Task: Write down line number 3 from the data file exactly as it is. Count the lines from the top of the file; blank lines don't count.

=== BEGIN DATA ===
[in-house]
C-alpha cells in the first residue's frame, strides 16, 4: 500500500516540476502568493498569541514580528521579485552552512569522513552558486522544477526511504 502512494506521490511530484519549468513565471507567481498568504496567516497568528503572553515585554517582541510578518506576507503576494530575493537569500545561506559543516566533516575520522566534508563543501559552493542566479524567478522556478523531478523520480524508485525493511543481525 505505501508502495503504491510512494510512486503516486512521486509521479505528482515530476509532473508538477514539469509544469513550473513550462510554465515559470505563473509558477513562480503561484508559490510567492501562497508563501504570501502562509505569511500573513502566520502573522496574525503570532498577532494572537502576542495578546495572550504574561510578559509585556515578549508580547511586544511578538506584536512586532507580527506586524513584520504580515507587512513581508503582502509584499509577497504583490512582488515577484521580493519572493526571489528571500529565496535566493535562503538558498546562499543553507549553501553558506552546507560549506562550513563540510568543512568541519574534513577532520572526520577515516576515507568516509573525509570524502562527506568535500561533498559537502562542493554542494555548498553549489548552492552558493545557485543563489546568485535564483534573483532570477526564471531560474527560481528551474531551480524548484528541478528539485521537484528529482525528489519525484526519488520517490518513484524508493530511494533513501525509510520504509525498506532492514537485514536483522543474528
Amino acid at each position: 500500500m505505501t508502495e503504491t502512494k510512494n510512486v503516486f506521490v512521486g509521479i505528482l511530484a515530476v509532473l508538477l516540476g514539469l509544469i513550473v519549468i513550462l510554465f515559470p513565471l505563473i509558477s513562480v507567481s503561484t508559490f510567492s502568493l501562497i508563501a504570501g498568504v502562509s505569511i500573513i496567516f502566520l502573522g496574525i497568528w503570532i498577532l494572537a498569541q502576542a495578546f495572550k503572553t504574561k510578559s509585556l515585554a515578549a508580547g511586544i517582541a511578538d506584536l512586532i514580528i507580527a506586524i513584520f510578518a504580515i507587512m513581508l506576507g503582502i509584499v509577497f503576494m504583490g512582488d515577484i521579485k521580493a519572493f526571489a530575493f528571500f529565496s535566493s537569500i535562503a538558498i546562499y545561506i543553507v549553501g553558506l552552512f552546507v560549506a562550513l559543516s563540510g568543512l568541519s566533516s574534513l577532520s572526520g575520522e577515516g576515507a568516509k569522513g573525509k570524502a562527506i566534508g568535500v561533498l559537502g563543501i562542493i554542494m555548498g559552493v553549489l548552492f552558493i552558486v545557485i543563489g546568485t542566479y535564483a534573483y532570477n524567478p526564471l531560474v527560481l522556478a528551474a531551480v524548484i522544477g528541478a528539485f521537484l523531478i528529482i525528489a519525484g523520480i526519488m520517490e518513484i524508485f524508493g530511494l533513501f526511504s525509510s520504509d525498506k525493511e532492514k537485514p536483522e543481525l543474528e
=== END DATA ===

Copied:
Amino acid at each position: 500500500m505505501t508502495e503504491t502512494k510512494n510512486v503516486f506521490v512521486g509521479i505528482l511530484a515530476v509532473l508538477l516540476g514539469l509544469i513550473v519549468i513550462l510554465f515559470p513565471l505563473i509558477s513562480v507567481s503561484t508559490f510567492s502568493l501562497i508563501a504570501g498568504v502562509s505569511i500573513i496567516f502566520l502573522g496574525i497568528w503570532i498577532l494572537a498569541q502576542a495578546f495572550k503572553t504574561k510578559s509585556l515585554a515578549a508580547g511586544i517582541a511578538d506584536l512586532i514580528i507580527a506586524i513584520f510578518a504580515i507587512m513581508l506576507g503582502i509584499v509577497f503576494m504583490g512582488d515577484i521579485k521580493a519572493f526571489a530575493f528571500f529565496s535566493s537569500i535562503a538558498i546562499y545561506i543553507v549553501g553558506l552552512f552546507v560549506a562550513l559543516s563540510g568543512l568541519s566533516s574534513l577532520s572526520g575520522e577515516g576515507a568516509k569522513g573525509k570524502a562527506i566534508g568535500v561533498l559537502g563543501i562542493i554542494m555548498g559552493v553549489l548552492f552558493i552558486v545557485i543563489g546568485t542566479y535564483a534573483y532570477n524567478p526564471l531560474v527560481l522556478a528551474a531551480v524548484i522544477g528541478a528539485f521537484l523531478i528529482i525528489a519525484g523520480i526519488m520517490e518513484i524508485f524508493g530511494l533513501f526511504s525509510s520504509d525498506k525493511e532492514k537485514p536483522e543481525l543474528e